19 Sep 2010

Eeeeeeeeyaaahhhh! or What’s Most Commonly Heard in Whistler

Posted by mercieb

The world would be a much better place if everyone took at least one long weekend in Whistler every year. It should just be a requirement of life. Whistler is an amazingly beautiful place with spectacular views around every corner. We, of course, went to mountain bike.

After a crazy mad dash to build a proper downhill bike in the 2 days I had between coming home from CA and leaving again, the Intense 951 come together in the 11th hour with help of almost everyone I know and a few I got to know along the way. There was a late night wheel build, many trips to the storage unit & local bike shops, and an early morning stop at Fanatik in Bellingham on the way over the border. It truly took a village to build this bike. I kept getting told it was a part of the experience… right. An experience I’m not eager to have again but I did learn a lot about these huge monster truck style bikes.

We finally got to Whistler mid-afternoon after Jayden at Fanatik valiantly put the finishing touches on my bike and even swapped out the spring on the shock to accommodate my lighter riding weight. In the parking lot there was much cursing, jumping up and down and general frustration as NG and I wrestled to get the Schwalbe Muddy Mary’s on our wheels. This is no easy task with 2.5′s, (someone needs to invent a tire lever that actually works). After a pinched tube and everyone taking their turn trying to get the bead out and then back in with a fresh tube,our tires were finally seated and ready to roll.

There SHE is... Fox 40, Muddy Mary's, SAINT, PRO. She ain't dainty but she sure is pretty

What followed was 3 days of pure bliss on bikes. Yes, we were riding lifts up but don’t knock it til you try it. What can I say?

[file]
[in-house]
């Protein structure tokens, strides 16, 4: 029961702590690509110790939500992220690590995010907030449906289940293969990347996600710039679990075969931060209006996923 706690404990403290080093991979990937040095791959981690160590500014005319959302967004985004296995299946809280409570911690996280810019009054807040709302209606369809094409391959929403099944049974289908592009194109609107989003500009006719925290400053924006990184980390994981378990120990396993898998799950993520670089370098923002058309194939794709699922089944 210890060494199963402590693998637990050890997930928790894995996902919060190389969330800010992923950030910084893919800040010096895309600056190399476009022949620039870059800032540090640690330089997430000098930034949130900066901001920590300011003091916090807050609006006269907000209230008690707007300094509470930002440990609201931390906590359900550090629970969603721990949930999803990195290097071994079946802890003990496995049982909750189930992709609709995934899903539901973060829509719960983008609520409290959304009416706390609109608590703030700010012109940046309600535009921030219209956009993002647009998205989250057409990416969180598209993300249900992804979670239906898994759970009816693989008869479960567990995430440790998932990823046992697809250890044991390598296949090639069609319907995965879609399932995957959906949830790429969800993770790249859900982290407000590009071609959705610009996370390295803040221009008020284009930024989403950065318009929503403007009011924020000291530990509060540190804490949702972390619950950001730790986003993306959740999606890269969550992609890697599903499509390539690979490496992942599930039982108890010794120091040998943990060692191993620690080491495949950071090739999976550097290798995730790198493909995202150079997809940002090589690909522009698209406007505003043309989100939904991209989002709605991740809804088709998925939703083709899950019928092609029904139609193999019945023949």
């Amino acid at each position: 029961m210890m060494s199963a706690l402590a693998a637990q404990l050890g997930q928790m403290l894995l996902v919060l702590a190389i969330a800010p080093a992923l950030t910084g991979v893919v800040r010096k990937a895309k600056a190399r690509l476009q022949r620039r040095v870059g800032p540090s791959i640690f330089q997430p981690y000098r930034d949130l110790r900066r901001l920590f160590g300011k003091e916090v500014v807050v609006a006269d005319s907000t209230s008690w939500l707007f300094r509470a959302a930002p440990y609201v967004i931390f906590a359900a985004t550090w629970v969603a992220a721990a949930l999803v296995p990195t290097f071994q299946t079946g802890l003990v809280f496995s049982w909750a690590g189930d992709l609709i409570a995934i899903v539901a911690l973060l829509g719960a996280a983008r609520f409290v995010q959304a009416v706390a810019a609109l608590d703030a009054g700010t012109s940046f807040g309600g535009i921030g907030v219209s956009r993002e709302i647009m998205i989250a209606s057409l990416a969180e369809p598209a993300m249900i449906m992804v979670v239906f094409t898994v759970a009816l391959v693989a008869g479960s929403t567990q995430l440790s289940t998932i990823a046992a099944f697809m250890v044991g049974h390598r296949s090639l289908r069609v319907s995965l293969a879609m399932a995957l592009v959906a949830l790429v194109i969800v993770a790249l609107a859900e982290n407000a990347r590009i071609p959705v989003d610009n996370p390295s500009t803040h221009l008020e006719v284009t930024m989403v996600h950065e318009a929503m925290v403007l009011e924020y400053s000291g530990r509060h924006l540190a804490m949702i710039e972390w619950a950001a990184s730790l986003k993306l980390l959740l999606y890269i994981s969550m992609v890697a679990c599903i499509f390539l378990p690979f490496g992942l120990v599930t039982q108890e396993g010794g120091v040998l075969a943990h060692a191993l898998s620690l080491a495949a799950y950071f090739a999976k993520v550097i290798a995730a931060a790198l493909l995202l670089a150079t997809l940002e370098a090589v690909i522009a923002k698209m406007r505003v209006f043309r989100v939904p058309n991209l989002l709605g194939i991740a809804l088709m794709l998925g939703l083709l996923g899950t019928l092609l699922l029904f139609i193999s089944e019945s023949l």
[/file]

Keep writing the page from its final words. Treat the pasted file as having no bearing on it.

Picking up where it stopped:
DH’ing is maybe the best thing ever. Yes, that’s right folks, I said ever.

The first day I spent most of my time trying to get a feel for the weight of the bike. Not being so comfortable in the air, I was having a hard time not riding the thing like an XC rig. Also, the bike is so heavy it kept pushing me around and it didn’t take a whole lot to get myself into the weeds. Crank It Up was a great trail to find some flow. Nothing too scary but jumpy and bermed enough to work things through to find some balance over the bike.

AG made sure we got onto Ninja Cougar first thing… why? Well, last year I had a unfortunate incident on a wooden platform that resulted in me hitting a tree headfirst on Ninja. Or I should say, face first. The speed at which I met up with that tree resulted in crunching and cracking noises in my head that scared me first off the mountain and then completely off the bike for a while. Simply put, I’d never hit anything that hard before and while feeling lucky to be alive, I didn’t want to tempt my fate so my DH trip was cut short last year. I was at Whistler this year to make up for lost time.

Day 2 was more fun as I started to get a feel for how to handle my not-so-dainty rig but this time with some fog included. A long night of partying with the boys will definitely add a little fog to your life but no worries. After a few hours of following JW around the mountain (we did Crank it Up and A-Line a bunch), I headed off the mountain and back to the condo to sit in the sun. I was not so interested in killing myself this time around but it was super fun to spend the day watching JW’s progression into the air as he became more comfortable hitting everything on Crank it Up harder, faster, and bigger.

At some point early on the 3rd day, it was decided my seat post was still too tall. Hack saw procured, damage done and we were on our way. Boy, did that make all the difference in the world. Maybe it was the fact it was the 3rd day of riding, maybe it was that the boys were nice enough to let me tag along with them, maybe it was that we were doing full-mountain runs or maybe, just maybe, it was that damn seat post but I was finally getting in the air.